The notorious Southgate estate in Runcorn was perhaps one of the wackiest urban developments ever constructed in Britain. Designed by James Stirling, it was (when first constructed) something of a bohemian enclave where people used to boast about living. One of our junior school teachers for example loved to crow about her shiny, modernist cubezone.
The estate was split into two styles, the maisonette flats aka ‘washing machines’ with their huge circular porthole windows and the cubist, multi-coloured space pods, aka ‘Legoland.’ Southgate was built right next to the ‘Shopping City’ aka the ‘Shoppo’ or ‘the city’ (now called Halton Lea) and connected by long, high bridges. The Shoppo was one of the biggest indoor ‘malls’ of the era and became a playground for us on weekend shoplifting excursions before the town really fractured into ‘Old’ and ‘New’ tribal loyalties in the early 80s. Back in the early days of the ‘new town’ wools and scousers co-existed quite peacefully (mostly) and walking around Southgate was like strolling around MoonBase fucking Alpha.
When we were watching these estates being built in the early 70s it seemed as if we were living in the kind of future promised to us by Neil Armstrong and Anthony Burgess. At night the apparance of the estate was truly terrifying and our mams would warn us about getting lost in Legoland, as the estate soon degenerated from a place where teachers boasted of living to a dumping ground for various social deviants.
As I got older, various family members and friends moved to the estate and whilst the maisonettes were structurally sound and large compared to those on other estates such as Castlefields and Palacefields, the reputation of Legoland during the 80s preceeded it and the place went downhill as more and more ‘problem’ families and criminals moved in from a ten mile radius.
Southgate and it’s one alehouse, The Merry Monk became notorious as places to score everything from weed to agent orange and the council eventually demolished the estate in the early 90s replacing it with yet another bland ‘Maunders’ deadzone. Not that the problems went away, no the dealers and the divvies just moved across town to Castlefields.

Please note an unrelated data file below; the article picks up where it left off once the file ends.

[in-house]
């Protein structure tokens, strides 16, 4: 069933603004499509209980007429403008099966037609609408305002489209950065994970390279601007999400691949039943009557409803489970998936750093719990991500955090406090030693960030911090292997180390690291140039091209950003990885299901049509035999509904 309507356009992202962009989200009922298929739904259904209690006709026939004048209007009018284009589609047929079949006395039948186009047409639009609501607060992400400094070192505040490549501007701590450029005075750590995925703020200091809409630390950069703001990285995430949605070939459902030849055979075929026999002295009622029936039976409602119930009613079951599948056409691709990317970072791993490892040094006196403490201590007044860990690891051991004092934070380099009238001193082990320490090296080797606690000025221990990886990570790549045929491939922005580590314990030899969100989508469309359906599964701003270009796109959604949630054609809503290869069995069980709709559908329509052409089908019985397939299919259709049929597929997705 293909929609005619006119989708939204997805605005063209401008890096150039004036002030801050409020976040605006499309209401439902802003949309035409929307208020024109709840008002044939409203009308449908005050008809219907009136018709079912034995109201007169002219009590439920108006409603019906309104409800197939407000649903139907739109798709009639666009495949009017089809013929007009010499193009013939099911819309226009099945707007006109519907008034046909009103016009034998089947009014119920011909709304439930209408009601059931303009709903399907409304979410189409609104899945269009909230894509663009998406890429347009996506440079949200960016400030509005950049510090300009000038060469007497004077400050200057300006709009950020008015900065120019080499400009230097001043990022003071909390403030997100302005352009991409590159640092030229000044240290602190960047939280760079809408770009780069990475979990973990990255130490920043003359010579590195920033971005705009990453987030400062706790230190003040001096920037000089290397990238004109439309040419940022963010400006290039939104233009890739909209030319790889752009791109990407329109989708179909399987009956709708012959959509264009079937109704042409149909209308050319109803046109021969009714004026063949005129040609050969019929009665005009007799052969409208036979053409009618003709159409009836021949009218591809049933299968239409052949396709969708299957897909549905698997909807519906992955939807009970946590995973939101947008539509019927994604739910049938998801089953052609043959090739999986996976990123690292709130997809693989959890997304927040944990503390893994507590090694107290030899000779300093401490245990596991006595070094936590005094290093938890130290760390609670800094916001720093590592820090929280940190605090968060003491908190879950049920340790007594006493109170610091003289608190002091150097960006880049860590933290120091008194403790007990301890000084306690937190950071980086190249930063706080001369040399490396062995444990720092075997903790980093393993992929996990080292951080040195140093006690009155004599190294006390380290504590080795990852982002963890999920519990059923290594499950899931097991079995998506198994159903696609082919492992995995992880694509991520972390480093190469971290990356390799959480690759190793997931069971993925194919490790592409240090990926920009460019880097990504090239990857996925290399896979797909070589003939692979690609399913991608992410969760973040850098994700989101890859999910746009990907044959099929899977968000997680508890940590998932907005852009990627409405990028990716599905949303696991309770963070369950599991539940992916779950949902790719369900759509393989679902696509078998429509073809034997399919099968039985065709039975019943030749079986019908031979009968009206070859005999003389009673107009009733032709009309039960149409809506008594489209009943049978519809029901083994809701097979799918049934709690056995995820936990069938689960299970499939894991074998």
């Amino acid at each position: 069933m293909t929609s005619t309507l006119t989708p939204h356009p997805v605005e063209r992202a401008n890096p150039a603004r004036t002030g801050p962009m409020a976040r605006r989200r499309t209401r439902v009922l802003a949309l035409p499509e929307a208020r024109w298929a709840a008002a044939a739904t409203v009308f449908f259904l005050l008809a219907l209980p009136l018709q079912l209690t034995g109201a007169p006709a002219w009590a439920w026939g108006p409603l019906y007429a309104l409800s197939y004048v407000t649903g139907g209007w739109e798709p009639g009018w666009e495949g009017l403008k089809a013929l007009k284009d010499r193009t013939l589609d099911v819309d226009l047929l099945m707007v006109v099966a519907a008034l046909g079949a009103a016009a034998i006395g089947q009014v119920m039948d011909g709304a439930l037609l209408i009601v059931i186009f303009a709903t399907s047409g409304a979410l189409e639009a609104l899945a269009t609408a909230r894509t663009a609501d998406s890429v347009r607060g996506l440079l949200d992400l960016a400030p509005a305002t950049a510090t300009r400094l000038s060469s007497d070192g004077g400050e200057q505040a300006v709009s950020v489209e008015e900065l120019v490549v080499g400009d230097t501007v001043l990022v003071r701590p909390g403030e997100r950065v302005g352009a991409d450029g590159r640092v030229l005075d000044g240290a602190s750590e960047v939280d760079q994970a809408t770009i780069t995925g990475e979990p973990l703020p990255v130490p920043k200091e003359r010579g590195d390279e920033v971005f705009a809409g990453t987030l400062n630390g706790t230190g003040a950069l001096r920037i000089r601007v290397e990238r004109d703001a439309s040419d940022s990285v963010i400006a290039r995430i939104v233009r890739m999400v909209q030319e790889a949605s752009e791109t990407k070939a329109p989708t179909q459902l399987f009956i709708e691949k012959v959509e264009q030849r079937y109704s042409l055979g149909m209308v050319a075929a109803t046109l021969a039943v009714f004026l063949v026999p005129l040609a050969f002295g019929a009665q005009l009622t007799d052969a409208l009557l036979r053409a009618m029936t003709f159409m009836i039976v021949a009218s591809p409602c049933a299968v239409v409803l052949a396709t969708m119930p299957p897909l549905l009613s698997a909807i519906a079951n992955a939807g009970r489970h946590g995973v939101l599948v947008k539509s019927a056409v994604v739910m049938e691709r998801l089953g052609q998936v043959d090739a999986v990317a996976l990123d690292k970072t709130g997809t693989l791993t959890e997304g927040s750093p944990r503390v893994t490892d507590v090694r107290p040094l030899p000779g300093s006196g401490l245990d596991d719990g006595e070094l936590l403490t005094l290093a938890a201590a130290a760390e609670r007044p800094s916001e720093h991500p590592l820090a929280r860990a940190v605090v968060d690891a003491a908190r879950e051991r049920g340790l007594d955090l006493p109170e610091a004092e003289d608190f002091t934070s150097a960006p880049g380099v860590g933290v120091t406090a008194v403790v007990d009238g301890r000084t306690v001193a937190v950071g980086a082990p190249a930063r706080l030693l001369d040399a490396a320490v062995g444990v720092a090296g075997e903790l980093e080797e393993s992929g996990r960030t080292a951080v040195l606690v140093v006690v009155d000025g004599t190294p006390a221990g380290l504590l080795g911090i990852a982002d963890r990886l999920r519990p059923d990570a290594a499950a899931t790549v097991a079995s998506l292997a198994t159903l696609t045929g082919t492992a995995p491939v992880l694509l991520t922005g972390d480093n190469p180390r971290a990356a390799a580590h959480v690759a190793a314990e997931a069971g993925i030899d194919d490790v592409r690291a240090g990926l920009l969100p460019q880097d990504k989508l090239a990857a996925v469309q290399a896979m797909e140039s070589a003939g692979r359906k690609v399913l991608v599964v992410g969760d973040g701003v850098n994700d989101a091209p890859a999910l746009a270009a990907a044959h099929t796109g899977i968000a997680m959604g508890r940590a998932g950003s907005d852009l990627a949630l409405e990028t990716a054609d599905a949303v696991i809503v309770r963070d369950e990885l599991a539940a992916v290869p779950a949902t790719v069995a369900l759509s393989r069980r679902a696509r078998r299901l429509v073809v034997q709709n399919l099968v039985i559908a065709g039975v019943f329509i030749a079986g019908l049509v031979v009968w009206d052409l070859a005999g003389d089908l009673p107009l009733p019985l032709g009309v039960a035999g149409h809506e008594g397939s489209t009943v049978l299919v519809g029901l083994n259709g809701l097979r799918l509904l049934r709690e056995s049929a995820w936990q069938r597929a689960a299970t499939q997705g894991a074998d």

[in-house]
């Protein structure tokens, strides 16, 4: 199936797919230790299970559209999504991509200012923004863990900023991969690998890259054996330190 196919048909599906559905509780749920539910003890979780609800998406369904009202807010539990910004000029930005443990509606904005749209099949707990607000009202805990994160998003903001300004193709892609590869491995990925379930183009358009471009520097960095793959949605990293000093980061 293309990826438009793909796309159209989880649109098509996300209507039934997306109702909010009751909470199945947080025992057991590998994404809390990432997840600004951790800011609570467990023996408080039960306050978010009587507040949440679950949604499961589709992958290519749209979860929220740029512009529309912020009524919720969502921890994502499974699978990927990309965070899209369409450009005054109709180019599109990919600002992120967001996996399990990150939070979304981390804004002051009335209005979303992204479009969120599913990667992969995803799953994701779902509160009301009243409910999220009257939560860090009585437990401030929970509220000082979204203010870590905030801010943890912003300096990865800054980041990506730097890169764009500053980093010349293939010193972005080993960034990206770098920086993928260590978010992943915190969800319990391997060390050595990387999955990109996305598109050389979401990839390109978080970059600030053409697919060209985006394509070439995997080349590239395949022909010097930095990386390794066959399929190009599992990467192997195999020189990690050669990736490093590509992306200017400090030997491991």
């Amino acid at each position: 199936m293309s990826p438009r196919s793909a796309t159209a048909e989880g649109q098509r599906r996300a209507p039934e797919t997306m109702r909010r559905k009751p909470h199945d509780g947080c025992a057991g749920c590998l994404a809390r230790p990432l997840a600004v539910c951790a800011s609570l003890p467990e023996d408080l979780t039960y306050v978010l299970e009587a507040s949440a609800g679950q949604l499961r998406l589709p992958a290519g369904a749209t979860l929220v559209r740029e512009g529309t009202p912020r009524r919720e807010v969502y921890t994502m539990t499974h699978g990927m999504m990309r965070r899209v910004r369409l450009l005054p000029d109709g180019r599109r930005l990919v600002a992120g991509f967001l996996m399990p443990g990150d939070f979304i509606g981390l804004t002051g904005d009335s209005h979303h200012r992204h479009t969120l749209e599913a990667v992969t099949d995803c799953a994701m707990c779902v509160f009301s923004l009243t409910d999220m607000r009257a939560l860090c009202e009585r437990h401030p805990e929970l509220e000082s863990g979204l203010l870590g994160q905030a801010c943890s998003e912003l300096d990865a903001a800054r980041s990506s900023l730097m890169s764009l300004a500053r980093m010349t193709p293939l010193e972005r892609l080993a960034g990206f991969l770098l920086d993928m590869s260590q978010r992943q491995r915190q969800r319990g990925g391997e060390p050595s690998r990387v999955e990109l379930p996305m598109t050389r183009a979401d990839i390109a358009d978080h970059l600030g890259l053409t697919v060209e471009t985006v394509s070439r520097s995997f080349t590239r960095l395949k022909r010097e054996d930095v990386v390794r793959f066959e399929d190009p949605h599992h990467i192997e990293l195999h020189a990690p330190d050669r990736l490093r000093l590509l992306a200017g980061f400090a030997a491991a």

One of my ex-girlfriends had a flat on Castlefields when she was only 17 and I spent many happy hours there listening to The Peaceful Hour or Beswick before risking my life calling a cab from the utterly appalling ‘centre’
During the past few years most of the old ‘new’ estates have been either refurbished or demolished and whilst this is necessary in many cases as the houses were often gerry built death traps little better than the slums they were built to replace, nevertheless it’s sad to see such bold and futuristic architecture being bulldozed. Maybe this is symbolic of the end of the ‘new town’ Utopia, an admission that entire communities cannot be relocated at a whim and built again from scratch.
Whereas I have various convictions relating to old gang turf wars, my daughters’ generation have grown up together and shared the same schools. They have hybrid scouse/wool accents and don’t see eachother in terms of old tribal hostilities. My daughter’s mates have homes on the new Southgate aka Hallwood Park and the re-developed Castlefields and to be honest, both are nice enough places these days. It’s pointless getting nostalgic about what were grim urban hellholes for many families yet I doubt any architect or town planner would have the balls to create another Legoland these days. The future, it seems, was all a bad dream.